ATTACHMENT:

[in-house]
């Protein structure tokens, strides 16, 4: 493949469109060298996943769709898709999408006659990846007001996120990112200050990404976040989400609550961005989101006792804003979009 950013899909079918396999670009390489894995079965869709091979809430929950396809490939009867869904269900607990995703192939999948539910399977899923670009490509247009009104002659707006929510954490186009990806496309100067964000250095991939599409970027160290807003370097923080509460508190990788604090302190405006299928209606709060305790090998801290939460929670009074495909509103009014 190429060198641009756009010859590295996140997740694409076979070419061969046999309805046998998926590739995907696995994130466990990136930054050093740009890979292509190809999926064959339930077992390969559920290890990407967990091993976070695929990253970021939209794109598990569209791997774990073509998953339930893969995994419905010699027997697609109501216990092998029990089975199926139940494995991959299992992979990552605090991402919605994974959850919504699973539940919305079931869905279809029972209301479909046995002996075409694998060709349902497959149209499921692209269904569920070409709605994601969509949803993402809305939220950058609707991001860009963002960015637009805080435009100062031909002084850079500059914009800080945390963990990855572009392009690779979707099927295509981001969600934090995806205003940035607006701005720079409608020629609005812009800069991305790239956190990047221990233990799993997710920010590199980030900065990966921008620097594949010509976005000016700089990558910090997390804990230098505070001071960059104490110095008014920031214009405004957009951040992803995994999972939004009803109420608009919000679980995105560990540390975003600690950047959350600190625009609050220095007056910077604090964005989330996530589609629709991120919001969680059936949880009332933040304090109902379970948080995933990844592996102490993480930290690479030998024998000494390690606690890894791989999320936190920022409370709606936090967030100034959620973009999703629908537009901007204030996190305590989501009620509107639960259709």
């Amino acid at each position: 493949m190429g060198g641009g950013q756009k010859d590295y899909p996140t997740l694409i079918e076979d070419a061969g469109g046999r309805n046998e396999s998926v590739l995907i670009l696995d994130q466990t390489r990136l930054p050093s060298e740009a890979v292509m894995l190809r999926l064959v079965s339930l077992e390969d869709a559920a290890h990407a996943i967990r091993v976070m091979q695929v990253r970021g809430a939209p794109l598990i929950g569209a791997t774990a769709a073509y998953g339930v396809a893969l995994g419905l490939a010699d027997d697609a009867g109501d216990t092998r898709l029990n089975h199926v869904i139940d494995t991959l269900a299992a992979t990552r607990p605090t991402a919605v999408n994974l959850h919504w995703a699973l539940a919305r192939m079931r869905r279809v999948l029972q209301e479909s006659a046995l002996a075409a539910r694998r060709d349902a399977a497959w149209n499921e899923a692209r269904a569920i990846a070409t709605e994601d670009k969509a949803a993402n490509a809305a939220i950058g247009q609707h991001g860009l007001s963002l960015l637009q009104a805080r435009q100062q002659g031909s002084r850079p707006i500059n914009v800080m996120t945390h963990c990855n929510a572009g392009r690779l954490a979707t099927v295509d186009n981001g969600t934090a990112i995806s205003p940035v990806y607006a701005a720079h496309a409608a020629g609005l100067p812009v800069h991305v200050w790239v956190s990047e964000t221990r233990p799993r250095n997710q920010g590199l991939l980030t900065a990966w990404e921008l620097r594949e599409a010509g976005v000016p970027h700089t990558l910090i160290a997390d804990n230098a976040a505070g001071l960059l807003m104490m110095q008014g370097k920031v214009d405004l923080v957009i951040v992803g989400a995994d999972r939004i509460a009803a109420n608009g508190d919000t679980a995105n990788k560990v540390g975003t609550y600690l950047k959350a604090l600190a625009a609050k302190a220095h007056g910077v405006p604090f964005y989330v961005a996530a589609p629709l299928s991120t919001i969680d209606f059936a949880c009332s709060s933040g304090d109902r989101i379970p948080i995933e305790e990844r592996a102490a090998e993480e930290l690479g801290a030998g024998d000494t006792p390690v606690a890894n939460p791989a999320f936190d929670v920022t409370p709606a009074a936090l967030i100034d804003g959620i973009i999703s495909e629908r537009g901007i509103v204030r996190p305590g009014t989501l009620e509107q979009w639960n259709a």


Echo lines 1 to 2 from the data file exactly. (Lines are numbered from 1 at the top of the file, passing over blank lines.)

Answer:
[in-house]
């Protein structure tokens, strides 16, 4: 493949469109060298996943769709898709999408006659990846007001996120990112200050990404976040989400609550961005989101006792804003979009 950013899909079918396999670009390489894995079965869709091979809430929950396809490939009867869904269900607990995703192939999948539910399977899923670009490509247009009104002659707006929510954490186009990806496309100067964000250095991939599409970027160290807003370097923080509460508190990788604090302190405006299928209606709060305790090998801290939460929670009074495909509103009014 190429060198641009756009010859590295996140997740694409076979070419061969046999309805046998998926590739995907696995994130466990990136930054050093740009890979292509190809999926064959339930077992390969559920290890990407967990091993976070695929990253970021939209794109598990569209791997774990073509998953339930893969995994419905010699027997697609109501216990092998029990089975199926139940494995991959299992992979990552605090991402919605994974959850919504699973539940919305079931869905279809029972209301479909046995002996075409694998060709349902497959149209499921692209269904569920070409709605994601969509949803993402809305939220950058609707991001860009963002960015637009805080435009100062031909002084850079500059914009800080945390963990990855572009392009690779979707099927295509981001969600934090995806205003940035607006701005720079409608020629609005812009800069991305790239956190990047221990233990799993997710920010590199980030900065990966921008620097594949010509976005000016700089990558910090997390804990230098505070001071960059104490110095008014920031214009405004957009951040992803995994999972939004009803109420608009919000679980995105560990540390975003600690950047959350600190625009609050220095007056910077604090964005989330996530589609629709991120919001969680059936949880009332933040304090109902379970948080995933990844592996102490993480930290690479030998024998000494390690606690890894791989999320936190920022409370709606936090967030100034959620973009999703629908537009901007204030996190305590989501009620509107639960259709």